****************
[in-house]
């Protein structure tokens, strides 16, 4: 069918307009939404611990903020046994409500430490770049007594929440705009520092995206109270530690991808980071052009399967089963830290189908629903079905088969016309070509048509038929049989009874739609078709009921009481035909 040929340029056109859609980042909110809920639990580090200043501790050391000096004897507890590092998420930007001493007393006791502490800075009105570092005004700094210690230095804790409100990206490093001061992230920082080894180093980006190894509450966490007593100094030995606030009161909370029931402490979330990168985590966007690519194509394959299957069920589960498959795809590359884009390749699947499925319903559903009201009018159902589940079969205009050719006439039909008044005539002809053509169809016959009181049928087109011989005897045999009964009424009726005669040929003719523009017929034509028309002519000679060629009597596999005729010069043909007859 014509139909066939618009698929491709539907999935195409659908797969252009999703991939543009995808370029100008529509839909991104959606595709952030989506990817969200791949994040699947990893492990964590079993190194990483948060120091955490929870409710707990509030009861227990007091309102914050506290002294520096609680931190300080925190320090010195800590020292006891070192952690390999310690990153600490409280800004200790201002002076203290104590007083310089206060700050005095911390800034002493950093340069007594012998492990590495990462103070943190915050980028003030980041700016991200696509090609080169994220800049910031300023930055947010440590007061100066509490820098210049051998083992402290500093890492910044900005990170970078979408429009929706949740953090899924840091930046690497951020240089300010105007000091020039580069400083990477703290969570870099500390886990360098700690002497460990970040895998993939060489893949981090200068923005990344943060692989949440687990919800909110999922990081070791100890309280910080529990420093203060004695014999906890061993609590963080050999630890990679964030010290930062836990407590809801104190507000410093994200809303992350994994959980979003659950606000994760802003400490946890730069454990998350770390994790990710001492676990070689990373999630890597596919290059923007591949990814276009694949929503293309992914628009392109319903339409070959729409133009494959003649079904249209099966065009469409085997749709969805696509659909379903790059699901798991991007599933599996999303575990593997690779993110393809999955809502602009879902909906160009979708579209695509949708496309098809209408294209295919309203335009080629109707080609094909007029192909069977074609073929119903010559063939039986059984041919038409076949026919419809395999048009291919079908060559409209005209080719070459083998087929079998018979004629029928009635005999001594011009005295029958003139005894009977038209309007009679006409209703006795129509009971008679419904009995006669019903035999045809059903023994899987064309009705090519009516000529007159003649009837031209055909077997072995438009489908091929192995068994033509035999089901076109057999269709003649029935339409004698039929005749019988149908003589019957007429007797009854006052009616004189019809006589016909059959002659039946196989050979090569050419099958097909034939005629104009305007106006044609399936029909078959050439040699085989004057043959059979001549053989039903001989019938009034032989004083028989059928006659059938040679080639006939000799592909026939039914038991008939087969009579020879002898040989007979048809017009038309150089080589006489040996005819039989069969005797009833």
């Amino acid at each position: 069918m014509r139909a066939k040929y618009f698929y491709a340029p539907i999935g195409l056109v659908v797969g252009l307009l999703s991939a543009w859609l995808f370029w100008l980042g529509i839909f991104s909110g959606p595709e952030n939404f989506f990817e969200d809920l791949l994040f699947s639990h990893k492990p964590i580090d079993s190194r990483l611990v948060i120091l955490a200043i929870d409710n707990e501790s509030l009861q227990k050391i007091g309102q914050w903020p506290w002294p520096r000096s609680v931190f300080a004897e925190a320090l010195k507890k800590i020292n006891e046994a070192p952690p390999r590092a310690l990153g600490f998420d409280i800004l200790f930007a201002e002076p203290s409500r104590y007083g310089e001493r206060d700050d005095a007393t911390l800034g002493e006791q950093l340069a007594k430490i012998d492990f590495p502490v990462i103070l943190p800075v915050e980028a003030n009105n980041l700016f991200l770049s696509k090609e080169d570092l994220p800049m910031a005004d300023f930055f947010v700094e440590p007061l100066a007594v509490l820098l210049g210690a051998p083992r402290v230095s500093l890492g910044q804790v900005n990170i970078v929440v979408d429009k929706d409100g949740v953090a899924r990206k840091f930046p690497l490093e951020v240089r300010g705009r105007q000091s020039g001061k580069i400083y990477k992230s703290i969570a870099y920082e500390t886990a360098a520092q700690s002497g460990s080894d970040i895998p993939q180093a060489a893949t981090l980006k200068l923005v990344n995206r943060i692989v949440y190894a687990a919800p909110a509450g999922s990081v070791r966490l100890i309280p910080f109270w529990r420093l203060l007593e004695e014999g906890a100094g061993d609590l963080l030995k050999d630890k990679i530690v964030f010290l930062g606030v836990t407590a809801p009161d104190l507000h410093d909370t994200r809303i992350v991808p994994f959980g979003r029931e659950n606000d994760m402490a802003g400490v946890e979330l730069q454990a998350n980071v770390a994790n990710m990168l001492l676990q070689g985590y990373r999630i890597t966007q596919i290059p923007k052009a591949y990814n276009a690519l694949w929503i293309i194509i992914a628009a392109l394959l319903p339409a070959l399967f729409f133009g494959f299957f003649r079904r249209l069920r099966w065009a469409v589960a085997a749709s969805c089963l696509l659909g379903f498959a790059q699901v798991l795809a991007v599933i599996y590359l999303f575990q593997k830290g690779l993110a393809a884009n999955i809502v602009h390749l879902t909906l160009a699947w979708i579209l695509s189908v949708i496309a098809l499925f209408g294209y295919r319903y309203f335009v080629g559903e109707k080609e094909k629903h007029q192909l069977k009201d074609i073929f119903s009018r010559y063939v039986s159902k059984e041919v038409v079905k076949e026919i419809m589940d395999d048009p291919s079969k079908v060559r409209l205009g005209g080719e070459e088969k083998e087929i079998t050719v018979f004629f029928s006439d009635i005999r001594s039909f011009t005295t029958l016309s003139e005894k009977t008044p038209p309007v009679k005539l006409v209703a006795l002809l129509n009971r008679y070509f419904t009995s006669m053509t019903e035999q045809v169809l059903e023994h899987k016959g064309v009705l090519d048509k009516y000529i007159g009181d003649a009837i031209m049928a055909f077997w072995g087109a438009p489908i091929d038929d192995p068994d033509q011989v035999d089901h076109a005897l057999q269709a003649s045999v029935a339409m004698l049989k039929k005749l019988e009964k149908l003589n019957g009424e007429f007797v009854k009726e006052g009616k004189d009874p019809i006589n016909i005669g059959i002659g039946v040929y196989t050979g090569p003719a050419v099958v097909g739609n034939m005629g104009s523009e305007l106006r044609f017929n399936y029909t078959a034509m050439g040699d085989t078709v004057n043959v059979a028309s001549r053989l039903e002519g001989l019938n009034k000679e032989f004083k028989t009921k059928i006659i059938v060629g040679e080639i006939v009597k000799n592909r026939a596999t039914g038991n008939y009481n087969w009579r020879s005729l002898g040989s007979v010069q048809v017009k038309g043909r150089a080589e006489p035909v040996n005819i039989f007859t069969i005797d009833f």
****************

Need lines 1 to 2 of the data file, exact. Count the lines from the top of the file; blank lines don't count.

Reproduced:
[in-house]
């Protein structure tokens, strides 16, 4: 069918307009939404611990903020046994409500430490770049007594929440705009520092995206109270530690991808980071052009399967089963830290189908629903079905088969016309070509048509038929049989009874739609078709009921009481035909 040929340029056109859609980042909110809920639990580090200043501790050391000096004897507890590092998420930007001493007393006791502490800075009105570092005004700094210690230095804790409100990206490093001061992230920082080894180093980006190894509450966490007593100094030995606030009161909370029931402490979330990168985590966007690519194509394959299957069920589960498959795809590359884009390749699947499925319903559903009201009018159902589940079969205009050719006439039909008044005539002809053509169809016959009181049928087109011989005897045999009964009424009726005669040929003719523009017929034509028309002519000679060629009597596999005729010069043909007859 014509139909066939618009698929491709539907999935195409659908797969252009999703991939543009995808370029100008529509839909991104959606595709952030989506990817969200791949994040699947990893492990964590079993190194990483948060120091955490929870409710707990509030009861227990007091309102914050506290002294520096609680931190300080925190320090010195800590020292006891070192952690390999310690990153600490409280800004200790201002002076203290104590007083310089206060700050005095911390800034002493950093340069007594012998492990590495990462103070943190915050980028003030980041700016991200696509090609080169994220800049910031300023930055947010440590007061100066509490820098210049051998083992402290500093890492910044900005990170970078979408429009929706949740953090899924840091930046690497951020240089300010105007000091020039580069400083990477703290969570870099500390886990360098700690002497460990970040895998993939060489893949981090200068923005990344943060692989949440687990919800909110999922990081070791100890309280910080529990420093203060004695014999906890061993609590963080050999630890990679964030010290930062836990407590809801104190507000410093994200809303992350994994959980979003659950606000994760802003400490946890730069454990998350770390994790990710001492676990070689990373999630890597596919290059923007591949990814276009694949929503293309992914628009392109319903339409070959729409133009494959003649079904249209099966065009469409085997749709969805696509659909379903790059699901798991991007599933599996999303575990593997690779993110393809999955809502602009879902909906160009979708579209695509949708496309098809209408294209295919309203335009080629109707080609094909007029192909069977074609073929119903010559063939039986059984041919038409076949026919419809395999048009291919079908060559409209005209080719070459083998087929079998018979004629029928009635005999001594011009005295029958003139005894009977038209309007009679006409209703006795129509009971008679419904009995006669019903035999045809059903023994899987064309009705090519009516000529007159003649009837031209055909077997072995438009489908091929192995068994033509035999089901076109057999269709003649029935339409004698039929005749019988149908003589019957007429007797009854006052009616004189019809006589016909059959002659039946196989050979090569050419099958097909034939005629104009305007106006044609399936029909078959050439040699085989004057043959059979001549053989039903001989019938009034032989004083028989059928006659059938040679080639006939000799592909026939039914038991008939087969009579020879002898040989007979048809017009038309150089080589006489040996005819039989069969005797009833």